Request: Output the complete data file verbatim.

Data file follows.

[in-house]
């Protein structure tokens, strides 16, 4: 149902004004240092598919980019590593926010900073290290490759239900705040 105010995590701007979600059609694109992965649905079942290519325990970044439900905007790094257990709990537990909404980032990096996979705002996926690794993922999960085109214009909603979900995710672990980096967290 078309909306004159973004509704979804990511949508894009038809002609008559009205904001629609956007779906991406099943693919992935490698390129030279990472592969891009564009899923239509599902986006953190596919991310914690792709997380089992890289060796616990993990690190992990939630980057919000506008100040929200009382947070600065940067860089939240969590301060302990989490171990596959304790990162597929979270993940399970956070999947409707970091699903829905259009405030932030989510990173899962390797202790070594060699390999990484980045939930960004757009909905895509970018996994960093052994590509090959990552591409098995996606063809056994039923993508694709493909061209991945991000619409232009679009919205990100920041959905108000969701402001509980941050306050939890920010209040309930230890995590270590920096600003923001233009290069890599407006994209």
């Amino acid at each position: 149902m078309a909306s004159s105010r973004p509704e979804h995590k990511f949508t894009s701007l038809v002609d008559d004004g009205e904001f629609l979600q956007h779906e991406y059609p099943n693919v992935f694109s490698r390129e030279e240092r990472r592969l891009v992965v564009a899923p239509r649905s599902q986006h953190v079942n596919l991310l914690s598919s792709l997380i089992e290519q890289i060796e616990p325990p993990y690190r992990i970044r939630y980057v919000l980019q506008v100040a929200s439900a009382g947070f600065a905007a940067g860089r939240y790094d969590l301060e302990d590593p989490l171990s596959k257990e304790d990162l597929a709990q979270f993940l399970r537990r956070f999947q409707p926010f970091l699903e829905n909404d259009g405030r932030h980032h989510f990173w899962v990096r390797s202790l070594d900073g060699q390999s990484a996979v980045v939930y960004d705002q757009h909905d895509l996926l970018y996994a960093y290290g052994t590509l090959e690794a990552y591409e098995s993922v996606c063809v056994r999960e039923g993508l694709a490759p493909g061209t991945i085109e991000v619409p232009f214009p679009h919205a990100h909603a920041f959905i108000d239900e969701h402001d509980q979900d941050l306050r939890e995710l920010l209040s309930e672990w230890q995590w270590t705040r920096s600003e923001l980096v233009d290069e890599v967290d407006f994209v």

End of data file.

[in-house]
């Protein structure tokens, strides 16, 4: 149902004004240092598919980019590593926010900073290290490759239900705040 105010995590701007979600059609694109992965649905079942290519325990970044439900905007790094257990709990537990909404980032990096996979705002996926690794993922999960085109214009909603979900995710672990980096967290 078309909306004159973004509704979804990511949508894009038809002609008559009205904001629609956007779906991406099943693919992935490698390129030279990472592969891009564009899923239509599902986006953190596919991310914690792709997380089992890289060796616990993990690190992990939630980057919000506008100040929200009382947070600065940067860089939240969590301060302990989490171990596959304790990162597929979270993940399970956070999947409707970091699903829905259009405030932030989510990173899962390797202790070594060699390999990484980045939930960004757009909905895509970018996994960093052994590509090959990552591409098995996606063809056994039923993508694709493909061209991945991000619409232009679009919205990100920041959905108000969701402001509980941050306050939890920010209040309930230890995590270590920096600003923001233009290069890599407006994209």
């Amino acid at each position: 149902m078309a909306s004159s105010r973004p509704e979804h995590k990511f949508t894009s701007l038809v002609d008559d004004g009205e904001f629609l979600q956007h779906e991406y059609p099943n693919v992935f694109s490698r390129e030279e240092r990472r592969l891009v992965v564009a899923p239509r649905s599902q986006h953190v079942n596919l991310l914690s598919s792709l997380i089992e290519q890289i060796e616990p325990p993990y690190r992990i970044r939630y980057v919000l980019q506008v100040a929200s439900a009382g947070f600065a905007a940067g860089r939240y790094d969590l301060e302990d590593p989490l171990s596959k257990e304790d990162l597929a709990q979270f993940l399970r537990r956070f999947q409707p926010f970091l699903e829905n909404d259009g405030r932030h980032h989510f990173w899962v990096r390797s202790l070594d900073g060699q390999s990484a996979v980045v939930y960004d705002q757009h909905d895509l996926l970018y996994a960093y290290g052994t590509l090959e690794a990552y591409e098995s993922v996606c063809v056994r999960e039923g993508l694709a490759p493909g061209t991945i085109e991000v619409p232009f214009p679009h919205a990100h909603a920041f959905i108000d239900e969701h402001d509980q979900d941050l306050r939890e995710l920010l209040s309930e672990w230890q995590w270590t705040r920096s600003e923001l980096v233009d290069e890599v967290d407006f994209v």